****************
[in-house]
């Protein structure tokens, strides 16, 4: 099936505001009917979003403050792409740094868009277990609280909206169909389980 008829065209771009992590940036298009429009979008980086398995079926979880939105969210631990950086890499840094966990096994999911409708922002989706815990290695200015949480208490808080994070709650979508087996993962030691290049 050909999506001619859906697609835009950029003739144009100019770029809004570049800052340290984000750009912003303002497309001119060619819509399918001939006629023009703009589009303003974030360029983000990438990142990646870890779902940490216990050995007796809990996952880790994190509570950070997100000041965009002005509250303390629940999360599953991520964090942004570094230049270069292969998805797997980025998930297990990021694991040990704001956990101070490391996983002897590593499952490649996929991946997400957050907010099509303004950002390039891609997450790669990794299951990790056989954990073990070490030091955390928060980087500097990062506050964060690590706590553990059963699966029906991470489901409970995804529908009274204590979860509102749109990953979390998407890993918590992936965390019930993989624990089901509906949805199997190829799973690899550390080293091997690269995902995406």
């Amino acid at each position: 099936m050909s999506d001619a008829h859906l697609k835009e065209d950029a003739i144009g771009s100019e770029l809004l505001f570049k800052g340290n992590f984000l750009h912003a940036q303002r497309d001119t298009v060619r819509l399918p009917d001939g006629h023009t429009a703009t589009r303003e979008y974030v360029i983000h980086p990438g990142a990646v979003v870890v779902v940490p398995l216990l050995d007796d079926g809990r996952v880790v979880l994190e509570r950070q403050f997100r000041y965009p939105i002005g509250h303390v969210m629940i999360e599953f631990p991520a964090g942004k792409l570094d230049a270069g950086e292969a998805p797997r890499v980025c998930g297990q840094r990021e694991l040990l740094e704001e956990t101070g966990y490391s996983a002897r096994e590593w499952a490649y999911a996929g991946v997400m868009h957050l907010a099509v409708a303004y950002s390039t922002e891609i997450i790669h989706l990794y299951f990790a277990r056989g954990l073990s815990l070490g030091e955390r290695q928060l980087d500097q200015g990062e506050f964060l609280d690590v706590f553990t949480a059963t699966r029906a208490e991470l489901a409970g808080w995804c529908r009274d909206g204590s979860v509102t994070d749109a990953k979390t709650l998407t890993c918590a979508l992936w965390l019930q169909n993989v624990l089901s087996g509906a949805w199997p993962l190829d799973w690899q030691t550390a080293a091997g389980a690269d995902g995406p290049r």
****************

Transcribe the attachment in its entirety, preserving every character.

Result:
[in-house]
């Protein structure tokens, strides 16, 4: 099936505001009917979003403050792409740094868009277990609280909206169909389980 008829065209771009992590940036298009429009979008980086398995079926979880939105969210631990950086890499840094966990096994999911409708922002989706815990290695200015949480208490808080994070709650979508087996993962030691290049 050909999506001619859906697609835009950029003739144009100019770029809004570049800052340290984000750009912003303002497309001119060619819509399918001939006629023009703009589009303003974030360029983000990438990142990646870890779902940490216990050995007796809990996952880790994190509570950070997100000041965009002005509250303390629940999360599953991520964090942004570094230049270069292969998805797997980025998930297990990021694991040990704001956990101070490391996983002897590593499952490649996929991946997400957050907010099509303004950002390039891609997450790669990794299951990790056989954990073990070490030091955390928060980087500097990062506050964060690590706590553990059963699966029906991470489901409970995804529908009274204590979860509102749109990953979390998407890993918590992936965390019930993989624990089901509906949805199997190829799973690899550390080293091997690269995902995406």
């Amino acid at each position: 099936m050909s999506d001619a008829h859906l697609k835009e065209d950029a003739i144009g771009s100019e770029l809004l505001f570049k800052g340290n992590f984000l750009h912003a940036q303002r497309d001119t298009v060619r819509l399918p009917d001939g006629h023009t429009a703009t589009r303003e979008y974030v360029i983000h980086p990438g990142a990646v979003v870890v779902v940490p398995l216990l050995d007796d079926g809990r996952v880790v979880l994190e509570r950070q403050f997100r000041y965009p939105i002005g509250h303390v969210m629940i999360e599953f631990p991520a964090g942004k792409l570094d230049a270069g950086e292969a998805p797997r890499v980025c998930g297990q840094r990021e694991l040990l740094e704001e956990t101070g966990y490391s996983a002897r096994e590593w499952a490649y999911a996929g991946v997400m868009h957050l907010a099509v409708a303004y950002s390039t922002e891609i997450i790669h989706l990794y299951f990790a277990r056989g954990l073990s815990l070490g030091e955390r290695q928060l980087d500097q200015g990062e506050f964060l609280d690590v706590f553990t949480a059963t699966r029906a208490e991470l489901a409970g808080w995804c529908r009274d909206g204590s979860v509102t994070d749109a990953k979390t709650l998407t890993c918590a979508l992936w965390l019930q169909n993989v624990l089901s087996g509906a949805w199997p993962l190829d799973w690899q030691t550390a080293a091997g389980a690269d995902g995406p290049r």